Small businesses are having trouble filling job openings, so some wages are rising
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As the economy opens back up, one way that businesses have been trying to meet the surge in pent-up demand is by hiring more employees. But that’s not easy: A survey out this week from the National Federation of Independent Business found that 42% of small business owners say they’ve recently had trouble filling open positions. That’s a record high.
For the past few months, the hiring situation at the Schlow Restaurant Group has been in crisis mode.
“There is a complete lack of applicants for jobs that we have open, and have had open, for a considerable amount of time,” CEO Spiro Pappadopoulos said. Pappadopoulos said the company is trying to hire around eight to 10 people for each of its 11 restaurants just to handle the current workload.
But he said a lot of people the company has been in touch with have said they’re reluctant to come back to work. “And when we were faced with nobody wanting to come back to their job, we realized we had to do something to get more competitive,” he said.
So the company’s been raising pay by around $5 an hour for entry level jobs. It’s also offering more benefits, flexible schedules and signing bonuses.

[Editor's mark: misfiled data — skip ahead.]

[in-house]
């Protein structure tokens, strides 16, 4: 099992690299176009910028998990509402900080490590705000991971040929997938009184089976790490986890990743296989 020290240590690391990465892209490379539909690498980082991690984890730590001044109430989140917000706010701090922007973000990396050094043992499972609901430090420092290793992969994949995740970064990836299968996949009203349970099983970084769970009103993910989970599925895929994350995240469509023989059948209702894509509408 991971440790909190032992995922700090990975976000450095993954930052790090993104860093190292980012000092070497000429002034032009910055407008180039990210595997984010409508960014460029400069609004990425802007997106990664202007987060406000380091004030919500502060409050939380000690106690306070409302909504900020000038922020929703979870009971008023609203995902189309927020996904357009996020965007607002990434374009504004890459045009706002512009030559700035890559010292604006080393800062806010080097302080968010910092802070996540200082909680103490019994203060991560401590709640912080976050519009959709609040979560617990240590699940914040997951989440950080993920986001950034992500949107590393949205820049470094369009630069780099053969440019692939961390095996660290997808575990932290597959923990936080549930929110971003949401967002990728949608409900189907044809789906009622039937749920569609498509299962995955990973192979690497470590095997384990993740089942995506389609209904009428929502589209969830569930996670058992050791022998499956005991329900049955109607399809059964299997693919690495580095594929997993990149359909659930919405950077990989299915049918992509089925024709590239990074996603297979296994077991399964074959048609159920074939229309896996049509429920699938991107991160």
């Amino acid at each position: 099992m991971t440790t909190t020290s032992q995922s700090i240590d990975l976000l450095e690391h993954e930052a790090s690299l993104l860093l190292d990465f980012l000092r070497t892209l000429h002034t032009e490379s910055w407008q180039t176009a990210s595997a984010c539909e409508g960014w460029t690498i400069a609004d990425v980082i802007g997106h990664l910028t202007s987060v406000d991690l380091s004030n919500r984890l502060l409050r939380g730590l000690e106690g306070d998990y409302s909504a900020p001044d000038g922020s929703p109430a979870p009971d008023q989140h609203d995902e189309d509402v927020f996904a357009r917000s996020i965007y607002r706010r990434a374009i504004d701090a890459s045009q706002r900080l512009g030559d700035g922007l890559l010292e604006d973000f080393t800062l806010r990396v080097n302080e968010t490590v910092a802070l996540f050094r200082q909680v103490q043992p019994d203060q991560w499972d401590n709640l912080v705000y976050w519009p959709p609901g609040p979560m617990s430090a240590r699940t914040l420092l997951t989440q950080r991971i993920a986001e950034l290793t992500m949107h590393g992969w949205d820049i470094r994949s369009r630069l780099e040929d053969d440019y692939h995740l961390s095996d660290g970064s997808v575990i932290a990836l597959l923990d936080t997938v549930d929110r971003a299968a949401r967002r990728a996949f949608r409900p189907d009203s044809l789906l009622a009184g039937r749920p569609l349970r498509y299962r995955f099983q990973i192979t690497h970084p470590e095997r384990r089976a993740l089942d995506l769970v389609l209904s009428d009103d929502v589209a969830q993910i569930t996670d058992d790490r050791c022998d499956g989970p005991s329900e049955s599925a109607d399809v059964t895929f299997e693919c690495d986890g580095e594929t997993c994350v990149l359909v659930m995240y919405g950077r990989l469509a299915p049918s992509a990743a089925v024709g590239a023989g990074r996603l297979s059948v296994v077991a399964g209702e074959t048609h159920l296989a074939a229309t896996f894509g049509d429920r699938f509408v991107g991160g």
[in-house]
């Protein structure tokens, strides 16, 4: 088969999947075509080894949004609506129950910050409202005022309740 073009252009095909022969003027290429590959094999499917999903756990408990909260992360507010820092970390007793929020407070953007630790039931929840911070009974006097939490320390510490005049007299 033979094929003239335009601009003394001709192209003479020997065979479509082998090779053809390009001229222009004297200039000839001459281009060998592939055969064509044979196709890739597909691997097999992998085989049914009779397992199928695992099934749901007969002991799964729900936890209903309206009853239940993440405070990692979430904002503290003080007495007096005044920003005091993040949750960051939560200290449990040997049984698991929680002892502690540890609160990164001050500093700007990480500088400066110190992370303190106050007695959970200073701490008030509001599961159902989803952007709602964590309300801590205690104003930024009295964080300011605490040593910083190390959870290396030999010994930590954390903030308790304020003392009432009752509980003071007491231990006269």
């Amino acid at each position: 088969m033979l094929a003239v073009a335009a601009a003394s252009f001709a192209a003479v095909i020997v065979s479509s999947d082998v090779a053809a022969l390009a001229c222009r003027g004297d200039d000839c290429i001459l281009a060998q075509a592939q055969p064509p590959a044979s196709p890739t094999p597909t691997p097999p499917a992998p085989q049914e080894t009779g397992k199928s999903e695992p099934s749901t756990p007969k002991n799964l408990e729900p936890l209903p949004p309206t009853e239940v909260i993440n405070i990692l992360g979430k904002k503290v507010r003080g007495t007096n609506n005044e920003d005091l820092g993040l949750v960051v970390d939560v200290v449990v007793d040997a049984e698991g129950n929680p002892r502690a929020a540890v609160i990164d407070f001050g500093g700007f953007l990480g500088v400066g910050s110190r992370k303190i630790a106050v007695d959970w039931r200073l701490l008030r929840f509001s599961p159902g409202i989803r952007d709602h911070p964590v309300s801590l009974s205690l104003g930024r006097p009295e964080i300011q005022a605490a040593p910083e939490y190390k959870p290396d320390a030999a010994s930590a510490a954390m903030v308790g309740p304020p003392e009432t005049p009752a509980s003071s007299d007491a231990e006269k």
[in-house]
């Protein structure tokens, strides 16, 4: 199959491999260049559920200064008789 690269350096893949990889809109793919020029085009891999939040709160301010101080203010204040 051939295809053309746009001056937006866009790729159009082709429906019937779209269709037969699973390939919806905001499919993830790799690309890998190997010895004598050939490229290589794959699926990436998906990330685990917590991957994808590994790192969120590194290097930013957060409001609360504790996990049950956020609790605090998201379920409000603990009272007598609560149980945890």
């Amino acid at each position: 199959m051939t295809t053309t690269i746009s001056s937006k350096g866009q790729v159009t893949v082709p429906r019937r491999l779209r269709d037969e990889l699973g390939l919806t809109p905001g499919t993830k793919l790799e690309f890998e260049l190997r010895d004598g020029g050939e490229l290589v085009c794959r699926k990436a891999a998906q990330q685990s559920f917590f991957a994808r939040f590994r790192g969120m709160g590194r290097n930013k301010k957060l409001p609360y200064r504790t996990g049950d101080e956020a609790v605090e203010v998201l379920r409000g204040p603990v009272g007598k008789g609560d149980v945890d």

The NFIB found that around 30% of businesses say they’re offering higher wages, “Simply because the labor market’s getting tighter, and there are more and more job openings that we’re trying to fill,” NFIB chief economist Bill Dunkelberg said.
Dunkelberg said businesses have to compete with the amount of money people are receiving in unemployment benefits. “And, of course, they’re competing with each other for the people who are qualified.”
And even if a business owner believes the economy’s going to get better this year, many of them can’t afford to compete.
“We believe it’s going to be great, but it’s hard to make financial commitments under the belief things are going to be great,” said Ken Giddon, who runs a men’s clothing store called Rothmans in New York.
Giddon has been struggling to find workers, but offering them higher wages seems risky. Especially, he said, because his industry might not rebound with the rest of the economy. “So I’m in a business where I sell something people don’t really need. Men’s clothing — men can wear the same clothes for five years and not care that much about it.”
Giddon has been trying to fill three or four open positions. So far, he’s only been able to fill two.
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